Monday, 26 July 2010
Following a non equilibrium growth process, I`ve temporarily moved my blog to another site. To see it click ,Here.
Science- Crochet may continue here, but maybe not.
As the Portugese say,
` Talvez, Talvez nau. Quem sabe?` - ` Maybe , Maybe not , who knows?`
Sunday, 4 July 2010
This photo is one of a series of romantic and beautiful studies by"Enid " on flickr. The series carefully and intellegently investigates domestic objects, as seen through the lens of a microscope. The concept and results reminded me of bits of my own investigation (great minds think alike ...) and brought to mind the quote from Blaise Pascal, `Nature is an infinite sphere of which the centre is everywhere and the circumference nowhere`.
He has many recorded quotes, i particularly liked `Meeting you was fate. Becoming your friend was a choice, falling in love with you I had no control over.`
Circling something in black, makes an interesting visual captive cage . Somehow, the boundaries don`t decrease or detract from the effect of the circles contents, illustrating the Pascal quote. Although it gives limitations within the boundaries, to the immediate dimensions of the image. More More circular work Here. I find circular shapes enchanting . Smooth, graceful ,perfect, optimistic, mysterious, silent, generous . There is a completeness and entity about the shape .
The simple circle is drawn in two dimensions, one of the first geometric shapes we understand as infants. Three dimensions and we have the glorious bouncing sphere. Animated and planetary. Above that in four or more dimensions the shape is called a hypersphere. As the dimensions in mathematical terms increase, my understanding decreases. Except the understanding of hyperbolic crochet that increases on a non Euclidean plane, in multi dimensions. The two dimensional circle and three dimensional sphere operate efficiently within the boundaries of Newtonian mechanics. To investigate the realms of the sphere within the supergalactic or subatomic, it becomes necessary to apply the laws of quantum, and to consider the application of further dimensions. Click the bar at the bottom to see a film.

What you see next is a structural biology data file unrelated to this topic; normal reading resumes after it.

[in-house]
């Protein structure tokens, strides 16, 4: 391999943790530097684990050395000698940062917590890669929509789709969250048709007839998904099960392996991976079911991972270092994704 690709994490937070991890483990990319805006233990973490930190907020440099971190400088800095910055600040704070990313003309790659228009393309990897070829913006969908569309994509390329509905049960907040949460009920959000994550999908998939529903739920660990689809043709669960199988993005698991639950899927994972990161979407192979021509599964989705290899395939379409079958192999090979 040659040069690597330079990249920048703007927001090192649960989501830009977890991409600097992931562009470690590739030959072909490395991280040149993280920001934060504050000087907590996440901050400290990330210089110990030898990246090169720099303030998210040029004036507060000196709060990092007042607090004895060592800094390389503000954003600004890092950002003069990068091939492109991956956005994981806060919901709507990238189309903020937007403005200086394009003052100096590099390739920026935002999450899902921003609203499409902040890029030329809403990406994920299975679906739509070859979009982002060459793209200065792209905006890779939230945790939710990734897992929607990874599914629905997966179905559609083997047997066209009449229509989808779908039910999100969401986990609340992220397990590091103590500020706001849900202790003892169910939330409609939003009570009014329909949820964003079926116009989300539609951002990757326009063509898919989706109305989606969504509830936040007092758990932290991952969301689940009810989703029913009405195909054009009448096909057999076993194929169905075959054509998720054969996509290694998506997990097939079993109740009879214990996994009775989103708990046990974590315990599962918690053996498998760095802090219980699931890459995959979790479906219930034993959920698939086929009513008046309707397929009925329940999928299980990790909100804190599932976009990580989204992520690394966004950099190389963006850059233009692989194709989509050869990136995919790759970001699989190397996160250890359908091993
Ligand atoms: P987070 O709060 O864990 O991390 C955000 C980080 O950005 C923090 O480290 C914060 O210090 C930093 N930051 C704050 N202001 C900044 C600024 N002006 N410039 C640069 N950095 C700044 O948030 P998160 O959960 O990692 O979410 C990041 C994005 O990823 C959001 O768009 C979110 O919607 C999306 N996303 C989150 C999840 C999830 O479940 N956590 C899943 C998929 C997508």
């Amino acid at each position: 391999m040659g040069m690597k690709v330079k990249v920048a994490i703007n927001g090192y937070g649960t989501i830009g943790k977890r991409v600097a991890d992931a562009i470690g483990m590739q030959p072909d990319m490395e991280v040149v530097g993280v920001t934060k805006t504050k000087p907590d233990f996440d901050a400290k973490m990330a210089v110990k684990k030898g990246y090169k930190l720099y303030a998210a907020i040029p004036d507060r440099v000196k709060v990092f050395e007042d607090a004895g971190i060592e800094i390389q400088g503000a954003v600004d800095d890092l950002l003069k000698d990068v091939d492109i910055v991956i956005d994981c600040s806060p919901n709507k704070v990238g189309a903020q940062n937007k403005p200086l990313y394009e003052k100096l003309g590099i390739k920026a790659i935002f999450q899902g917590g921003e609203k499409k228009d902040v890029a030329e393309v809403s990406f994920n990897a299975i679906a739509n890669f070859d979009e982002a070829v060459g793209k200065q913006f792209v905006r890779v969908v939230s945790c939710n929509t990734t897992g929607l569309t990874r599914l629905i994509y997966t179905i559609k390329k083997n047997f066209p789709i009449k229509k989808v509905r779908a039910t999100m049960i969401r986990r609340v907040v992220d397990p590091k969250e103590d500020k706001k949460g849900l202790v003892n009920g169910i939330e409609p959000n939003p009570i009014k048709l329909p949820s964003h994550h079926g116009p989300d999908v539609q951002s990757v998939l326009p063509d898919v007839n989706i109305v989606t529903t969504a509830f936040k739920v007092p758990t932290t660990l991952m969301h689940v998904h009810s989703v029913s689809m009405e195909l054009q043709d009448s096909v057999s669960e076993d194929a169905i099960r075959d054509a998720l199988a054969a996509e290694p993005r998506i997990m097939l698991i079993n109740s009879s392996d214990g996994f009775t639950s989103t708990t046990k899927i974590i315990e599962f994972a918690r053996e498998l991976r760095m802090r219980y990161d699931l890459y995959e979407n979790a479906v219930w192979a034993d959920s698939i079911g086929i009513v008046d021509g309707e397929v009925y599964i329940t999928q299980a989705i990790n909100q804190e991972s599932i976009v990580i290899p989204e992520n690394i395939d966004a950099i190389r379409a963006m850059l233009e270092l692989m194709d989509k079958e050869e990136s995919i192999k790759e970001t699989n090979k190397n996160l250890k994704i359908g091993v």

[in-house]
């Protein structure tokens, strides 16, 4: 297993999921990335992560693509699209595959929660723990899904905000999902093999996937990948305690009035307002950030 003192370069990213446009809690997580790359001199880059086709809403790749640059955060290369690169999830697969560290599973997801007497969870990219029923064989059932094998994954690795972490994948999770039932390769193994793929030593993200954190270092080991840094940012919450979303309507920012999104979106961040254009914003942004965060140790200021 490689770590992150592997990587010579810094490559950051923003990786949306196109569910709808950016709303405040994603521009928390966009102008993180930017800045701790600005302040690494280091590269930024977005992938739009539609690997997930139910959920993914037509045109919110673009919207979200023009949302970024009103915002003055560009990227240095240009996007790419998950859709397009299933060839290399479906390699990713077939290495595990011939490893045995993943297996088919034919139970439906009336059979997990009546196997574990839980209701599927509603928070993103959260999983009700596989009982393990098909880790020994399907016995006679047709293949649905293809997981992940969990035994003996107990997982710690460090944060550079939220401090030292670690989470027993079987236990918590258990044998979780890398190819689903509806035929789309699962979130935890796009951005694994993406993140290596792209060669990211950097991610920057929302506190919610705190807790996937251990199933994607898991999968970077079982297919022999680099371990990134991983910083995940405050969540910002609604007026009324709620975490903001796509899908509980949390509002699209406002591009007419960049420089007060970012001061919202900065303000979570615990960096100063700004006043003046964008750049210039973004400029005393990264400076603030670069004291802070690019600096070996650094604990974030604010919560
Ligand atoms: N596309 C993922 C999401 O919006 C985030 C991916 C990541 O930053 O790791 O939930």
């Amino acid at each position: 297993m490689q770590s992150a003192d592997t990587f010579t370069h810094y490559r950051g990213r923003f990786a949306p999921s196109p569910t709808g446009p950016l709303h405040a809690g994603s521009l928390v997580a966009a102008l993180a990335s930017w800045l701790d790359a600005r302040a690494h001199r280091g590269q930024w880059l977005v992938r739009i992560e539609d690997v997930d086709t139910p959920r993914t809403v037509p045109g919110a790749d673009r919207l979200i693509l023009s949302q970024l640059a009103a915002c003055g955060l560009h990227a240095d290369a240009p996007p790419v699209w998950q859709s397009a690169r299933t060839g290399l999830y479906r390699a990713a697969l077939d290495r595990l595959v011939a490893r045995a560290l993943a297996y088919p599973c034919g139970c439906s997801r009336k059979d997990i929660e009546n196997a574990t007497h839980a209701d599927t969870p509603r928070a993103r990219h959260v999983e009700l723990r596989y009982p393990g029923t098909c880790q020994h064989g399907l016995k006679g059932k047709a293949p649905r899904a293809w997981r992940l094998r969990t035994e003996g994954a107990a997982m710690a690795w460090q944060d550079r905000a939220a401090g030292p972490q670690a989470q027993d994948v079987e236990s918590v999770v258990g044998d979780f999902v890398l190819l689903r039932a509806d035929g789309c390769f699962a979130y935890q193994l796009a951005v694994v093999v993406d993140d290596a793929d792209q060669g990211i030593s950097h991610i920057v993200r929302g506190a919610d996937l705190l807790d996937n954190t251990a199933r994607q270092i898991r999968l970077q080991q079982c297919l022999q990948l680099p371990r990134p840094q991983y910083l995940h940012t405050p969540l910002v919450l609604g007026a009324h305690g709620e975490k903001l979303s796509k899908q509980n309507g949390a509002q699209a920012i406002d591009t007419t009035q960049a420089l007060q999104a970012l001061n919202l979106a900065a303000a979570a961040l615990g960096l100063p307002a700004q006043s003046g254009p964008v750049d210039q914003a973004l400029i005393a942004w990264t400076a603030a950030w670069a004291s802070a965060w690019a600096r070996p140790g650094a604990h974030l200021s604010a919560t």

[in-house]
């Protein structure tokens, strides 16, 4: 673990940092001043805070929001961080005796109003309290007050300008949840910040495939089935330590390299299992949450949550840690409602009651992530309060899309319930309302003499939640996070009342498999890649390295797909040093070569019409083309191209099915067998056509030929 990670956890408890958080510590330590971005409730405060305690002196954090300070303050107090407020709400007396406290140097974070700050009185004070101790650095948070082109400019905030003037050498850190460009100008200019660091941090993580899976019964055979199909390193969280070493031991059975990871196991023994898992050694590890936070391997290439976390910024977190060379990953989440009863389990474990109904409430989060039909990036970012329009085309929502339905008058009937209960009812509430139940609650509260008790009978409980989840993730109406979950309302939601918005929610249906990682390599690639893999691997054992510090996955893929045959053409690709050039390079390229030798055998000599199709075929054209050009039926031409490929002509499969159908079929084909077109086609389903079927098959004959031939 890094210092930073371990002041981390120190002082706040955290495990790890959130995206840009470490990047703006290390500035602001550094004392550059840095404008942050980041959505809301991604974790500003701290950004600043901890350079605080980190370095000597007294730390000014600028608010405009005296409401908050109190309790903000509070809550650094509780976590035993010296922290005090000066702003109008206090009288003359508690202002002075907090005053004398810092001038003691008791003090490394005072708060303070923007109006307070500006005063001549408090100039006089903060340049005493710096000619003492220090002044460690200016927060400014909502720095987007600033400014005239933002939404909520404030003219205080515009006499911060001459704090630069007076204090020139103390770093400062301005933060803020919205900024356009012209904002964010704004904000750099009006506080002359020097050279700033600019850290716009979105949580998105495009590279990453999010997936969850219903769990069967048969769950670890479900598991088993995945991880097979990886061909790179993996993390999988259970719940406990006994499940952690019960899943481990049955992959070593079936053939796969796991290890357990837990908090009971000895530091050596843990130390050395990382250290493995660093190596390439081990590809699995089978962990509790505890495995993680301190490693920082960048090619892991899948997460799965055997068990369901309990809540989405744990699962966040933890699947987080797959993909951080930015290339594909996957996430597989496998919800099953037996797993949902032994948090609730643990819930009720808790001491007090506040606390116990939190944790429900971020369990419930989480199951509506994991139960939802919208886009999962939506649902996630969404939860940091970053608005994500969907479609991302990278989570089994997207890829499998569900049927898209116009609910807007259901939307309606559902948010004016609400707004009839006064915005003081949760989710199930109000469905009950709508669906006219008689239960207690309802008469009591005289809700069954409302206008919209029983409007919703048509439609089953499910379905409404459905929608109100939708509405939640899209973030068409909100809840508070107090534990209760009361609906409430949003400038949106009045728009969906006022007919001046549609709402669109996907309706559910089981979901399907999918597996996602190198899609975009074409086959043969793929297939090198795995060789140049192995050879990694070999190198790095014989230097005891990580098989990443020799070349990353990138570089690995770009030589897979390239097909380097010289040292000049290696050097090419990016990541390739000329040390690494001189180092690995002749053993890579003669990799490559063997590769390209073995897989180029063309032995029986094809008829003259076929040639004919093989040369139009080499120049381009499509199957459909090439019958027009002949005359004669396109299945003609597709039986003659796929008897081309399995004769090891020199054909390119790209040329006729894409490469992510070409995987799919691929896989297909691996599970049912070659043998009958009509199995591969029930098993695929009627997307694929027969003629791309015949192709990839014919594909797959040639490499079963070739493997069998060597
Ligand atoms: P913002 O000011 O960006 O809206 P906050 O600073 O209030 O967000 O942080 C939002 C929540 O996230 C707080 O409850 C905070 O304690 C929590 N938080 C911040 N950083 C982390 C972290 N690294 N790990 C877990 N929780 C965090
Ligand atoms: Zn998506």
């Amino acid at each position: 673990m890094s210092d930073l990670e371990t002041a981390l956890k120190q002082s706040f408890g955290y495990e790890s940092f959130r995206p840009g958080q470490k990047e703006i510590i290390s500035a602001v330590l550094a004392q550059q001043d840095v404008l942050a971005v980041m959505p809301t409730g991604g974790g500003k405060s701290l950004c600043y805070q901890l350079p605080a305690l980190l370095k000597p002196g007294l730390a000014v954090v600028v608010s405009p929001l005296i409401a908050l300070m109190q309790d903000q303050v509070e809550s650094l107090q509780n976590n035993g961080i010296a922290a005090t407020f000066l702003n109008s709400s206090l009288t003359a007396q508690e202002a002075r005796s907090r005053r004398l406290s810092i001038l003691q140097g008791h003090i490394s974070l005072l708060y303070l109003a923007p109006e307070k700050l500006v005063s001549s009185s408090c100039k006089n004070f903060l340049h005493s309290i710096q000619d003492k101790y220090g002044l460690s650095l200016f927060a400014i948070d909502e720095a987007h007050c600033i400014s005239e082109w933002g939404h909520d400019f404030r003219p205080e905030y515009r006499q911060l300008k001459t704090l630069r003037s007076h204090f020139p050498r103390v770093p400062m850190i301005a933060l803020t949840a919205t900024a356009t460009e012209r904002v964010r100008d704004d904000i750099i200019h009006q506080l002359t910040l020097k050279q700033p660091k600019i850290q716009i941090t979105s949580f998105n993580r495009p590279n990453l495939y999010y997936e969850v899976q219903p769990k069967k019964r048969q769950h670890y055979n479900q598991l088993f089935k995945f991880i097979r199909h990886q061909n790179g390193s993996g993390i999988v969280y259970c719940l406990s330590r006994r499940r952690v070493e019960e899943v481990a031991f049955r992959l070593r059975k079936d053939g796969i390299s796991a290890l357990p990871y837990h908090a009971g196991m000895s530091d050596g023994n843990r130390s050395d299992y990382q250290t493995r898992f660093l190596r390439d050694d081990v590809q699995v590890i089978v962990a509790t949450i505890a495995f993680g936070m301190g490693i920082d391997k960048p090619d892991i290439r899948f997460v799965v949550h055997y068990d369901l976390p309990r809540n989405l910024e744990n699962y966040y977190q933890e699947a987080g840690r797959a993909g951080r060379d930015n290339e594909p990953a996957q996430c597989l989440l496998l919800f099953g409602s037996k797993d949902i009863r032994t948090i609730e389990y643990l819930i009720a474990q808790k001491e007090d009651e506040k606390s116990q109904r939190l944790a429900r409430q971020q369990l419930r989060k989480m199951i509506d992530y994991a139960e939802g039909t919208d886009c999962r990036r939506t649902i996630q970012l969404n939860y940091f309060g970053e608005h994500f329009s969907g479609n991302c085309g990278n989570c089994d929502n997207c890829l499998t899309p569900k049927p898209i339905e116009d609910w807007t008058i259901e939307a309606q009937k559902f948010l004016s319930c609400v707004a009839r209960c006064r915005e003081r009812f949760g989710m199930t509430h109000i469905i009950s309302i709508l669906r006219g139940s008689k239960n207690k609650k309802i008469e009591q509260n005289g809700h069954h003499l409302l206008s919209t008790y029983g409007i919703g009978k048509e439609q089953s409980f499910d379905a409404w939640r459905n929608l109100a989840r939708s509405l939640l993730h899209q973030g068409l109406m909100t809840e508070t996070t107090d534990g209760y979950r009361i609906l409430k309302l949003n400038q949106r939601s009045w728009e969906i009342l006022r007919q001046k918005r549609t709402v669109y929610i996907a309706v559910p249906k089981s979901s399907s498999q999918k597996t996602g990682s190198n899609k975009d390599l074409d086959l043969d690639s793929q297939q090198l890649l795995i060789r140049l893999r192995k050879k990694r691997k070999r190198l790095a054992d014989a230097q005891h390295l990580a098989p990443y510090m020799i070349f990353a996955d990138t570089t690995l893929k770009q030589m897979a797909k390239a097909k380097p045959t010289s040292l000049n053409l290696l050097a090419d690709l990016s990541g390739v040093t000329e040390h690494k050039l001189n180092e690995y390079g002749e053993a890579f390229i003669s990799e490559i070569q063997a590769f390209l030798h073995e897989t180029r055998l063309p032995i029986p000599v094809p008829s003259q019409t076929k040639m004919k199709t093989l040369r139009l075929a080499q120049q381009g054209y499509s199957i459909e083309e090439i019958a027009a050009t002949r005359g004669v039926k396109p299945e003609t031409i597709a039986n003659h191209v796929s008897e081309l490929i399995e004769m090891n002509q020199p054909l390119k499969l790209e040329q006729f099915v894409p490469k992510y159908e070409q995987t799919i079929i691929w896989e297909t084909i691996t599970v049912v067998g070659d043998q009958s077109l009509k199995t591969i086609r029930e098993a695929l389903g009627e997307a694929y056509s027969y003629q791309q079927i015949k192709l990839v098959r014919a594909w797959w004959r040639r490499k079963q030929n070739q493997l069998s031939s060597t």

Monday, 21 June 2010
Saturday, 12 June 2010
The Queens official birthday today. Have a nice one your Maj. In her honours list we have two well deserved awards.
First Professor Brian Cox- (super fox). If science is the new religion, Coxy is our begotten saviour, big time. Handsome, genius and media omnipresent. He received an OBE. He should be made king. Of the world, no, the Universe. He has done more to advance the public education in science matters than anything else ever. He has wonderful clarity of thought and a loyalty to his craft that is admirable. And he is breath- stoppingly gorgeous.
Also an MBE for the legend that is John Cale. The man behind the viola drone and most of the arranging on the Velvet Underground`s seminal album. Sometimes referred to as the `Banana`album. Real life living legend, experimental musician and superstar, he caused much opinion and conversation with his installation ` Dark Days`, in the Welsh pavilion ,at the Venice Biennale last year. His biography `Whats Welsh for Zen?` was an astonishing read.
Music and science. One and the same thing, inextricably linked. Scales, systems, maths and movement. The legend that was, or may have been, the pre-Socratic mystic and scientist, Pythagoras, had many beautiful theories about the links between what was then perceived as the Cosmos, and the mathematics that described music and the motions of planetary ellipses. After a vision from the God Thoth, he conceived `The Harmony of the Spheres`.
Johannes Kepler's 1619 treatise , `Harmonica Mundi `,was inspired by Pythagoras writings, you can hear a contenporary musical interpretation , click the link.
Kepler was one of the greatest mathematicians of that time. He wrote `Eponymous Laws for planetary motion `, which in turn informed (Sir) Issac Newtons laws on gravitational force.
So, a job traditionally filled by legends , is now safely being filled by my favorite public science figure. (Note I didn't use the term celebrity). Just so happens that Professor Brian Cox was also a pop star, before he became a scientist for a living.
The links between art and science.
I would love to discuss the origins of the universe with John Cale.
Tuesday, 1 June 2010
Sunday, 30 May 2010
Division of the Euclidean plain.
Wednesday, 26 May 2010
For more `Druid`s Cord Saint Asaph`s Loop` Flickr pictures click. here
For short documentary films about past installations click here